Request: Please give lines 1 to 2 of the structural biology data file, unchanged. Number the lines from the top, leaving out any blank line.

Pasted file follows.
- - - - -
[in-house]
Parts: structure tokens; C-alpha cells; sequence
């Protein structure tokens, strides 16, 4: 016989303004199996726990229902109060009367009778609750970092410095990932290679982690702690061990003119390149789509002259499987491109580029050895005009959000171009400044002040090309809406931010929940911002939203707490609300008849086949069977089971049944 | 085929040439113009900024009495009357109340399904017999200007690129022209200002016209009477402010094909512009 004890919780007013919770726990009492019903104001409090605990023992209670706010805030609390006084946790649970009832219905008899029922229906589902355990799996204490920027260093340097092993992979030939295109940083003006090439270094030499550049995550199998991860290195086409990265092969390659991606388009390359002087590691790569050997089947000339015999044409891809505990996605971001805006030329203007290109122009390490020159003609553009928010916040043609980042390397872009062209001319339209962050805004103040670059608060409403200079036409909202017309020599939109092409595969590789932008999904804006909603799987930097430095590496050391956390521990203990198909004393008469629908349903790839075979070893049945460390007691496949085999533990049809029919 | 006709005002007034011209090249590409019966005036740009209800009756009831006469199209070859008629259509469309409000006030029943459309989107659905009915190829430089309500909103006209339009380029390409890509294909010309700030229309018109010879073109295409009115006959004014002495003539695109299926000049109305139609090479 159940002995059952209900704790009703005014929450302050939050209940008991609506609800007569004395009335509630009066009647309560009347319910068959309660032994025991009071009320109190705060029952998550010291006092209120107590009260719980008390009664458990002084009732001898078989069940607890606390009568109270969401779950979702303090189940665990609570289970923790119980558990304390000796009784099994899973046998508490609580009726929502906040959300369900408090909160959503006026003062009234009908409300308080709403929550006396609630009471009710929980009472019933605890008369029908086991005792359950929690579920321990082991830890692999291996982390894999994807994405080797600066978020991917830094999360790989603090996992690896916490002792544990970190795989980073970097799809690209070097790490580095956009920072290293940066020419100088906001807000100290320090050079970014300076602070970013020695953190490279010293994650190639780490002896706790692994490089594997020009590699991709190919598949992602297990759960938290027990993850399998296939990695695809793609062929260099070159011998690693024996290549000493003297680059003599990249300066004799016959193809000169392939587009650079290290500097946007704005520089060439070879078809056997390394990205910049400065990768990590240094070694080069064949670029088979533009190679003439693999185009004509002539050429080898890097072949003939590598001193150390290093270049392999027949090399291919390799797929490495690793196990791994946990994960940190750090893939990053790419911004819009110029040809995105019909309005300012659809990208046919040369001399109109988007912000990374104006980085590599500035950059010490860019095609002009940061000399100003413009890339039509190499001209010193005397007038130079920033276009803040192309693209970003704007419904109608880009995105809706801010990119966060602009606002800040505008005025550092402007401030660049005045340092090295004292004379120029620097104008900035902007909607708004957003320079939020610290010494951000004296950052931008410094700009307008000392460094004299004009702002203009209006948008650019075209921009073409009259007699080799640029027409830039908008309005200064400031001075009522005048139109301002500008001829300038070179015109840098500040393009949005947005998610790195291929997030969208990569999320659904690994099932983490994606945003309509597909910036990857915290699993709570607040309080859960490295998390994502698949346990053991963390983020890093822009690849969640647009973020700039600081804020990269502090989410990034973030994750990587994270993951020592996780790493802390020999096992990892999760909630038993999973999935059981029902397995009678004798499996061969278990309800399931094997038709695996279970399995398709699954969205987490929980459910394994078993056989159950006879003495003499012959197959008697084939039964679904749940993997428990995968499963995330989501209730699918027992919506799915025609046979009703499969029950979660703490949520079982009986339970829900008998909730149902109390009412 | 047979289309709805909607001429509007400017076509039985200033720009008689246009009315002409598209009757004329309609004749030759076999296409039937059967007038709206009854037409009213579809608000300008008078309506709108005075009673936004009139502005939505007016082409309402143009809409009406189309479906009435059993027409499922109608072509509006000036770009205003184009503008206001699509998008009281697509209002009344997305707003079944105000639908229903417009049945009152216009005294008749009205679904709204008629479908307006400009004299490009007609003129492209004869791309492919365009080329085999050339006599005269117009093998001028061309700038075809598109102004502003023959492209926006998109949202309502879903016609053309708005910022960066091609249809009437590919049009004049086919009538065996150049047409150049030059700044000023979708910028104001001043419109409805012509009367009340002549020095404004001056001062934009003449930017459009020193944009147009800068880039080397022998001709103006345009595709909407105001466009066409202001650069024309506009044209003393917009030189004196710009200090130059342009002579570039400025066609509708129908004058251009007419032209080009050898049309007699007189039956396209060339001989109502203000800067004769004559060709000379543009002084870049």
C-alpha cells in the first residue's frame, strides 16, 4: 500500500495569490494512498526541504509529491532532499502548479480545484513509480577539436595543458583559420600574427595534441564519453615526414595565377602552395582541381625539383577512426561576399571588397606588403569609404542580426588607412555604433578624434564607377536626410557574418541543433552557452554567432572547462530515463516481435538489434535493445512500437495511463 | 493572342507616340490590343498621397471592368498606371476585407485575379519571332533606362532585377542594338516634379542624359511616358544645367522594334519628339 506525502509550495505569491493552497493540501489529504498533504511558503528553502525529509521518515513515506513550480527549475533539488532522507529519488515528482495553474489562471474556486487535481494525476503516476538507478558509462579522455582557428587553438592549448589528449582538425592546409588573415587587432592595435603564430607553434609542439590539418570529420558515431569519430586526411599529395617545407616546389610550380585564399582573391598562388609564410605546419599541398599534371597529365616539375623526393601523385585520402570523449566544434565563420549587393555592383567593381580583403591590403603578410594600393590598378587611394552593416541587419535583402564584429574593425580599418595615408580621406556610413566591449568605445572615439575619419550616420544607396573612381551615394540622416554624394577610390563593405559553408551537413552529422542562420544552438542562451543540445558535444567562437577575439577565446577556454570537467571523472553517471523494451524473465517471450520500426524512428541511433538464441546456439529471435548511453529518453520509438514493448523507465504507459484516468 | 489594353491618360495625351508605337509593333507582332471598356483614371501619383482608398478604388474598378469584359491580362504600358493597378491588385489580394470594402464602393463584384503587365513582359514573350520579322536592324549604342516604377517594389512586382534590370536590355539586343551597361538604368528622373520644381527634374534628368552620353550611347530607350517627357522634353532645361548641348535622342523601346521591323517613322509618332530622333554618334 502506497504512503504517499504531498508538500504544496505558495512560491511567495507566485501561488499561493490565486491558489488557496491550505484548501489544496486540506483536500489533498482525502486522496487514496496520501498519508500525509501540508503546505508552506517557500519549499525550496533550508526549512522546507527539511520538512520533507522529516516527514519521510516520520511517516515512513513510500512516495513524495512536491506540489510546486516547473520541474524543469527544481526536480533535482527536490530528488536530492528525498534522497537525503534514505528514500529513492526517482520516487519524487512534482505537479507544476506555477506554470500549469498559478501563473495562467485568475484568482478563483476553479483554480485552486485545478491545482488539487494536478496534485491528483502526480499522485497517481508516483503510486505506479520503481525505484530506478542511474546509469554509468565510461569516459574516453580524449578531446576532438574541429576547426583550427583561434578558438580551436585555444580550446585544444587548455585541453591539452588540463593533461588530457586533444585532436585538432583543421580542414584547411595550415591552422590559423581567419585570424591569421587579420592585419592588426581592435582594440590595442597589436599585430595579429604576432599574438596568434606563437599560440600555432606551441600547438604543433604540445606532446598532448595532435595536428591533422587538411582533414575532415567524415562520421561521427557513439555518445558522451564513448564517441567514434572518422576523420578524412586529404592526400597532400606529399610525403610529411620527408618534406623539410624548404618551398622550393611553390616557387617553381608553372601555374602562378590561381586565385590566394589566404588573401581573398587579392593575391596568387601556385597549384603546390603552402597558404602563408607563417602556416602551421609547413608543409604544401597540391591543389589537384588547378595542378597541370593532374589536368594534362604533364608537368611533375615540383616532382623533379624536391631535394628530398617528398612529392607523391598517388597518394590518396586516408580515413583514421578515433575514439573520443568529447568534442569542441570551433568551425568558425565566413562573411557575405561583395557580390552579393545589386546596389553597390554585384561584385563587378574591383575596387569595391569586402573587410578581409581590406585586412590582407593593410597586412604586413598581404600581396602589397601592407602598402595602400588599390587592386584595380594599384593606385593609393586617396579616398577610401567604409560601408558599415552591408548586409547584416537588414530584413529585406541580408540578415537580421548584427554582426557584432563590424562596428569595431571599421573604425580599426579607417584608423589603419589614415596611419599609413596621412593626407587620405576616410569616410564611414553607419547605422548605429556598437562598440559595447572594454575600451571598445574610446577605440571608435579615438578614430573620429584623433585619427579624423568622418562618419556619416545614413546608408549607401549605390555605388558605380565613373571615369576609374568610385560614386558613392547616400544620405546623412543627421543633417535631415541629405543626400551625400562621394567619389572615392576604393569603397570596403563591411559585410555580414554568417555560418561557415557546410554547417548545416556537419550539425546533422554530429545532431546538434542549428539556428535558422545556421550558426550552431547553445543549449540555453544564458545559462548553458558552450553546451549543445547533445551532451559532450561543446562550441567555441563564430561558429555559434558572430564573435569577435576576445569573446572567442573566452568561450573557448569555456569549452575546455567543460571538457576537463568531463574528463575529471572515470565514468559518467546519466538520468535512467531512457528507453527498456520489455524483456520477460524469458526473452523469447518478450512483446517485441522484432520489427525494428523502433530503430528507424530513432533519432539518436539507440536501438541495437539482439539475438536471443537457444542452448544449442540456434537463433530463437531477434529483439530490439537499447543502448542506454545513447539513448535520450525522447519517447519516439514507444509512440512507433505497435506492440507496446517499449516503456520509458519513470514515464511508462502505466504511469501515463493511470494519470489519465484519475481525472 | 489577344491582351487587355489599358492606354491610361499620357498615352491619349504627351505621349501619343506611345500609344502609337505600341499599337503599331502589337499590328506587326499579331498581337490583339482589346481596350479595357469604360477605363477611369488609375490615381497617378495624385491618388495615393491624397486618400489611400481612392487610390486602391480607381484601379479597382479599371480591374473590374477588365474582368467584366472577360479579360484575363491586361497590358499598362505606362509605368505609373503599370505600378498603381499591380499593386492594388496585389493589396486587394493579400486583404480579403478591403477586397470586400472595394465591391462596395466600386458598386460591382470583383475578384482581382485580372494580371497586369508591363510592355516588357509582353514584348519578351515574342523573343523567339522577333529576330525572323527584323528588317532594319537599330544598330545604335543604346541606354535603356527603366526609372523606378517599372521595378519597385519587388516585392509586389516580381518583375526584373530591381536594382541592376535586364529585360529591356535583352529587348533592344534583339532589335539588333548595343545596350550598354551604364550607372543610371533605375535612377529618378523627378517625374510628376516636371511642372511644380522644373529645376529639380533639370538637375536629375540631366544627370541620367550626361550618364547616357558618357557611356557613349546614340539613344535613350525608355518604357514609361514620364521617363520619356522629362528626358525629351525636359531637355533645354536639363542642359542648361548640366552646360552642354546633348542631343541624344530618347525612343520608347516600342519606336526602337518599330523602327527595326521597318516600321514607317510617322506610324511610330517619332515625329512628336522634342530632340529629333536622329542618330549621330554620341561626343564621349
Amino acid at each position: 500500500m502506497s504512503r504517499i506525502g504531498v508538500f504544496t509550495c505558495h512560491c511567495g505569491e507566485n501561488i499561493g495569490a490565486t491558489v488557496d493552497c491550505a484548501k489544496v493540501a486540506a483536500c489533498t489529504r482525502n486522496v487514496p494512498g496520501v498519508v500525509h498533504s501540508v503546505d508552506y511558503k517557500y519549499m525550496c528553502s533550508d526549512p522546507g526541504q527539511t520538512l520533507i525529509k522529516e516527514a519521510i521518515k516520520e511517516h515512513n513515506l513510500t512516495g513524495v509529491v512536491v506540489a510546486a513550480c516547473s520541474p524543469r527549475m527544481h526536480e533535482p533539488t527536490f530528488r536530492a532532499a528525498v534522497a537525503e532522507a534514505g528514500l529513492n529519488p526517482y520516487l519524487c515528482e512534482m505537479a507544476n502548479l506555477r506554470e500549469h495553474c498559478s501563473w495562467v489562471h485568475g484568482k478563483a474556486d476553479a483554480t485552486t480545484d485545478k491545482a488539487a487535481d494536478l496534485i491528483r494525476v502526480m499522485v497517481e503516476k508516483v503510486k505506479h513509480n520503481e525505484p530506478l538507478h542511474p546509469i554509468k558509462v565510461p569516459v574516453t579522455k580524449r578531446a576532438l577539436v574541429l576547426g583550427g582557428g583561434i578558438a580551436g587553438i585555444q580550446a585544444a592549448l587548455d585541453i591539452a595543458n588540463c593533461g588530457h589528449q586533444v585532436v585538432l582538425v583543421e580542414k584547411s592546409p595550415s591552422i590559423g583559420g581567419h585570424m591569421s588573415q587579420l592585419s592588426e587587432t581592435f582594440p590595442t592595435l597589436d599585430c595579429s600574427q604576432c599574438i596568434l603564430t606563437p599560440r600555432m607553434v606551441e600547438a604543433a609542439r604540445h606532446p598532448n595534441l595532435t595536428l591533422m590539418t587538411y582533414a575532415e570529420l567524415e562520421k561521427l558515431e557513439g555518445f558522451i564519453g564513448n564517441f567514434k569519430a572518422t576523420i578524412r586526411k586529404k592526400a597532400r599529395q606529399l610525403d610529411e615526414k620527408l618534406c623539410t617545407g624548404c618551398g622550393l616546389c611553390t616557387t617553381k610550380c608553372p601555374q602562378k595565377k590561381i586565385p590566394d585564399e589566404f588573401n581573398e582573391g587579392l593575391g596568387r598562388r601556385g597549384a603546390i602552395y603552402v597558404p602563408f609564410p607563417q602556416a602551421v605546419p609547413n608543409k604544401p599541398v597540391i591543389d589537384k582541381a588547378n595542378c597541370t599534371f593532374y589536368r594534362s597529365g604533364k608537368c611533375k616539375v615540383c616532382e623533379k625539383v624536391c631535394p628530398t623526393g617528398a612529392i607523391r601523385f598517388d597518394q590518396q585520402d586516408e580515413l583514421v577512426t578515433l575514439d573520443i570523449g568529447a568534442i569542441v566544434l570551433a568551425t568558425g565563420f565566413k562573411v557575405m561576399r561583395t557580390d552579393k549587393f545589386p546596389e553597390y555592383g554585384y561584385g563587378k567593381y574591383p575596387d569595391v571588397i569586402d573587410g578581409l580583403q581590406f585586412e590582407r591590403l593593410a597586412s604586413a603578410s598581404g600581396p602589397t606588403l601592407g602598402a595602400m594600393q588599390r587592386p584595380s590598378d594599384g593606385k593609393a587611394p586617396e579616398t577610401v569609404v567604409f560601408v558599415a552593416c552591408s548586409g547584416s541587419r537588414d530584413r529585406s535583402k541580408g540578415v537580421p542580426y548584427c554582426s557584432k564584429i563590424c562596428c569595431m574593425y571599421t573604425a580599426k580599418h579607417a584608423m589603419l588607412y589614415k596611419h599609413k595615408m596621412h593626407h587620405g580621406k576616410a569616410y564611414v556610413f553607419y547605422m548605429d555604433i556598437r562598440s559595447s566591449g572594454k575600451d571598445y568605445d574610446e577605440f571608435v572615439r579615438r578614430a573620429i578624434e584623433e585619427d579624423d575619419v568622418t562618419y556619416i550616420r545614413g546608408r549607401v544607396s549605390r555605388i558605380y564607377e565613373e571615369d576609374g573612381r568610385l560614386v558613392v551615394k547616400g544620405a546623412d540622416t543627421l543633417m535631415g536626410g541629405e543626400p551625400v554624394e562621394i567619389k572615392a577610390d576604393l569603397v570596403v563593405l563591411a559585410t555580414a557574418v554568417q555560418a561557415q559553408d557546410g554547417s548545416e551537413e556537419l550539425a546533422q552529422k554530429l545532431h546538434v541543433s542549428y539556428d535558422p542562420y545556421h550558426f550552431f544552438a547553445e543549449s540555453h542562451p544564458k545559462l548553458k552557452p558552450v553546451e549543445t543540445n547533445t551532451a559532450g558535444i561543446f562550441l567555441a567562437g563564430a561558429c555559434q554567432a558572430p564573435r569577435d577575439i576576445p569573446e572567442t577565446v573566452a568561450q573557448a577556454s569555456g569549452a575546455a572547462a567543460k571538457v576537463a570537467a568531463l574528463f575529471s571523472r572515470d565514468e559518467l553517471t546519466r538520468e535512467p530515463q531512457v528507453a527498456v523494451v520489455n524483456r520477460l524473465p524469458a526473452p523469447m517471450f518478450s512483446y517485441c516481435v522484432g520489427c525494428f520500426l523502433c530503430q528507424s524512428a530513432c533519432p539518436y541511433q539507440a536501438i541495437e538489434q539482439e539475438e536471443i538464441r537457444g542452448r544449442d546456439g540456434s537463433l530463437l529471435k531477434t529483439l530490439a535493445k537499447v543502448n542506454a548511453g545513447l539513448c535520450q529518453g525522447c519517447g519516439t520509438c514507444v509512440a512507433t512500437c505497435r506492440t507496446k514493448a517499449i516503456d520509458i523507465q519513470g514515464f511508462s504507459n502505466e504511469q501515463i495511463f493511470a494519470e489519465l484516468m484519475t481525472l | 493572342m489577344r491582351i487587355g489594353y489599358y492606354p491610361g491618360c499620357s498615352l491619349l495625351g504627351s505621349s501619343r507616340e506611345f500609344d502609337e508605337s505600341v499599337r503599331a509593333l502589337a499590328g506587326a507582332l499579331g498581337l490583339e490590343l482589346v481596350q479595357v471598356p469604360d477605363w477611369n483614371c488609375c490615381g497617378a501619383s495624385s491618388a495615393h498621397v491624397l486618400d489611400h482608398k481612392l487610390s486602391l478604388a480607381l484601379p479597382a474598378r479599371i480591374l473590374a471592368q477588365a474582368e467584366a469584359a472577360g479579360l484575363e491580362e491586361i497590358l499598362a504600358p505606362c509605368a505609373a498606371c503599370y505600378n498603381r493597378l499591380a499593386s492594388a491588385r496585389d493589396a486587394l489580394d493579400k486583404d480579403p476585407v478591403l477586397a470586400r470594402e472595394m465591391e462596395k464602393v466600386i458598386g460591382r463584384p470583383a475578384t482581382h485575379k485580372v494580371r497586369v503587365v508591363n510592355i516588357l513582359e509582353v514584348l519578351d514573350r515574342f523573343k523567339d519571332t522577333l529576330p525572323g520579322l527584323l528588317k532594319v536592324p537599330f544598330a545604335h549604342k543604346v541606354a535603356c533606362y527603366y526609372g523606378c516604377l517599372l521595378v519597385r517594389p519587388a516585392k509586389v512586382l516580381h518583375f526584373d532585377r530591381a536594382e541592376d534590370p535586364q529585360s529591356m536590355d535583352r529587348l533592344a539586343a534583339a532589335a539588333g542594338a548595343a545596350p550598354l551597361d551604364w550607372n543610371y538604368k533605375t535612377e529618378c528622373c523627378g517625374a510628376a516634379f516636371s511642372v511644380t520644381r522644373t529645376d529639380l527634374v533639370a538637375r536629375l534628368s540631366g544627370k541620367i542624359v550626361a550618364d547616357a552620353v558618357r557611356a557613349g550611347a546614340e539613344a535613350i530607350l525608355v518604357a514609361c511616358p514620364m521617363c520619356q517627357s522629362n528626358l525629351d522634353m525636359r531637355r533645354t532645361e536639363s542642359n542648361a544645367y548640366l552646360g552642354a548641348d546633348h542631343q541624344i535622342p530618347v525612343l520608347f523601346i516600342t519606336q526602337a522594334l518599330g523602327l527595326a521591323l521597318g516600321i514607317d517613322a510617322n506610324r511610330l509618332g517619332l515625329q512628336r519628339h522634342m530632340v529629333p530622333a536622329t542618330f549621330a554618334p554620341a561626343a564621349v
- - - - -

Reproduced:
[in-house]
Parts: structure tokens; C-alpha cells; sequence